The council and the police encouraged and legitimised a “Street Watch” organisation to do a “clean-up” campaign.

Sex workers in our network were hounded out of the area with threats and beatings, including the firebombing of one woman’s house. The voices of local women who were not opposed to sex workers were silenced.

One commented that she had “never felt threatened by prostitutes in my street, the same is not true of ‘pickers’ [the patrols] who gather on street corners. Obscenities have been shouted in my direction; lewd suggestions addressed to me.”

The local authority ignored the rise in sexism and violence against women and claimed the patrols had “transformed a traditional red light area into a safe and attractive neighbourhood with ... increased property values.”

When nearly 50 per cent of children are living below the poverty line in some parts of the borough, shouldn’t the council’s efforts be focused on tackling the poverty that is forcing more women, particularly mothers, into prostitution to feed themselves and their families?

Green belt not the place for markets

Lesley Warner and Peter Robinson, Mortlake Road, Ilford, write:

We are very concerned about the proposal to site the three markets in Redbridge, which we believe will have a hugely detrimental impact on the environment.

The site proposed is in the green belt and should not be built on, in accordance with the Mayor of London’s statement that the green belt should remain sacrosanct.

The site is also in the middle of the only working farm left in Redbridge, which will have a negative impact on its viability.

Fairlop Plain is one of London’s largest Sites of Nature Conservation Importance (SINC), and this development would cut the SINC in two and severely compromise the SINC, threatening its bird population and rare species like the London brown hare.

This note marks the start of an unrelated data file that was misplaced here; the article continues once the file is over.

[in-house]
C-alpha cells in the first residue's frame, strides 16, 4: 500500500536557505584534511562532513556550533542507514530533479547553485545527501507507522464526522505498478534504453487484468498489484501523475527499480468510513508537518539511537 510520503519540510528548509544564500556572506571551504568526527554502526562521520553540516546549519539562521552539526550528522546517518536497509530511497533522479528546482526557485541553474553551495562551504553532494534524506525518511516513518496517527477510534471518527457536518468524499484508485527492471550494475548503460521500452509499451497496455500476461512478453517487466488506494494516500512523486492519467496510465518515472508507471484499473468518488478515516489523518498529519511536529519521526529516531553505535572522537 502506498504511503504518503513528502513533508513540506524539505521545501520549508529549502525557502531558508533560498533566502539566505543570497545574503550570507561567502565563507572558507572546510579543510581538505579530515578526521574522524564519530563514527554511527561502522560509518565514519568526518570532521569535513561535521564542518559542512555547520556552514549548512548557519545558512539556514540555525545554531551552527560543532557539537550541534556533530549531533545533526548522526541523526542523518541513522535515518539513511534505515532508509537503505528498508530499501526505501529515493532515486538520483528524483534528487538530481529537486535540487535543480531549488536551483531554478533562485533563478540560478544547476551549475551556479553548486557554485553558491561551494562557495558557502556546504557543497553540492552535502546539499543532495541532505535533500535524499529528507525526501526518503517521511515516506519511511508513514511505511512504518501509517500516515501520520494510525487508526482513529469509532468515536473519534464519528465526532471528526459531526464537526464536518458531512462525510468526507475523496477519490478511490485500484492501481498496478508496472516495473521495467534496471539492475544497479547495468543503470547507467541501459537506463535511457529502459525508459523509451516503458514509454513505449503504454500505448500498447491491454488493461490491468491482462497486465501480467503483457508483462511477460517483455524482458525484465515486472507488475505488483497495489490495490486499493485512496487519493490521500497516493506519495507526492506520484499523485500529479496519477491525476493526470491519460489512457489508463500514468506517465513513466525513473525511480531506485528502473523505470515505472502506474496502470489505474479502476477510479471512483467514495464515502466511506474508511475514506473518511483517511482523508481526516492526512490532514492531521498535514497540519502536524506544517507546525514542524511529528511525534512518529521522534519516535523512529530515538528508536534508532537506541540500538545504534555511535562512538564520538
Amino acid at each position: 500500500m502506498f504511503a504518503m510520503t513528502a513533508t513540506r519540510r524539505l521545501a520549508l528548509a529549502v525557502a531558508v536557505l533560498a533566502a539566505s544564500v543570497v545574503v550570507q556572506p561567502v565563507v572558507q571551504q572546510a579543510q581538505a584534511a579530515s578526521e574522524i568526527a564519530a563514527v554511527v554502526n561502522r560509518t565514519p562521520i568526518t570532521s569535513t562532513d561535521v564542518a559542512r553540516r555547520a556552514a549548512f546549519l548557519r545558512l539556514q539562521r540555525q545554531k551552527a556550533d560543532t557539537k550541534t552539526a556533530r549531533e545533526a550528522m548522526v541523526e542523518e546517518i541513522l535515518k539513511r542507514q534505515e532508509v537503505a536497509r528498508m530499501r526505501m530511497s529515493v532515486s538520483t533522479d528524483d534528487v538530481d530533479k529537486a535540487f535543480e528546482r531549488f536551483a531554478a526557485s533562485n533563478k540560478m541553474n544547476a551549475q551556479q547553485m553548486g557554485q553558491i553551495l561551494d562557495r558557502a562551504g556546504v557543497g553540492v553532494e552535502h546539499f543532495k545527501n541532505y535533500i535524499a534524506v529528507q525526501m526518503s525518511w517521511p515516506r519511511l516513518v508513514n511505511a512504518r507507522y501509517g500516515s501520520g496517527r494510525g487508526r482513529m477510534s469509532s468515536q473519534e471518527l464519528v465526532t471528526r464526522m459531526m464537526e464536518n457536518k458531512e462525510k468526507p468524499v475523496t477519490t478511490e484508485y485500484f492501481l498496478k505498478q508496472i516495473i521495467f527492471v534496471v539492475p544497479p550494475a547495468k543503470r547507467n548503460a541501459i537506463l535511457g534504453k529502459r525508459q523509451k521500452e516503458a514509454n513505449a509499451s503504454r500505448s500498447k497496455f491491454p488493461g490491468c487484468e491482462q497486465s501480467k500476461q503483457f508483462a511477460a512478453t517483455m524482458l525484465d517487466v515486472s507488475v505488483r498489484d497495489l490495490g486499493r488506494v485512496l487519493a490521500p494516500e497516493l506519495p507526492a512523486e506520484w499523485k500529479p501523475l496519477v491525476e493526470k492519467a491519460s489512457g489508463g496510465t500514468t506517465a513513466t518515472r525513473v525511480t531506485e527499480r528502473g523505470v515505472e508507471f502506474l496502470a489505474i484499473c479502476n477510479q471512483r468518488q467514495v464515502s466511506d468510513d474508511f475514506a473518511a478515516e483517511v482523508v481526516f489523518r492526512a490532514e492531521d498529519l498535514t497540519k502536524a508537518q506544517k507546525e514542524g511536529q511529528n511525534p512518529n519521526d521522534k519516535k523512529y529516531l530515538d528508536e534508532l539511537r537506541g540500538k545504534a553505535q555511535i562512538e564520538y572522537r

Transport to and from the site will be a huge problem.

There is already a lot of congestion in and around the A12, and this will increase enormously if the site goes ahead.

Redbridge already has a high level of air pollution and the site traffic will make this much worse. Although the site itself is planned to be carbon neutral, this will not be the case for traffic going to and from the site as these vehicles will be petrol and diesel-powered cars and vans.

We understand that Cllr Prince from the GLA has withdrawn his support from this project, and we urge Redbridge Council to do the same.

Knife crime related to police cuts

Ron Jeffries JP (retired), Aldborough Road North, Aldborough Hatch, writes:

A second stabbing in weeks (Man stabbed outside Ilford Station, Recorder website, April 5), this time in broad daylight.

A bystander reports: “There must have been about 20 police came down.”

One can only assume that - once more - not a single member of the police was there when it happened. And yet 20 can be drop by after the event.

When will the prime minister accept that funding cuts to the police are directly related to increased knife crime?

When will the police put their limited resources where they are needed - protecting the public in the centre of our town?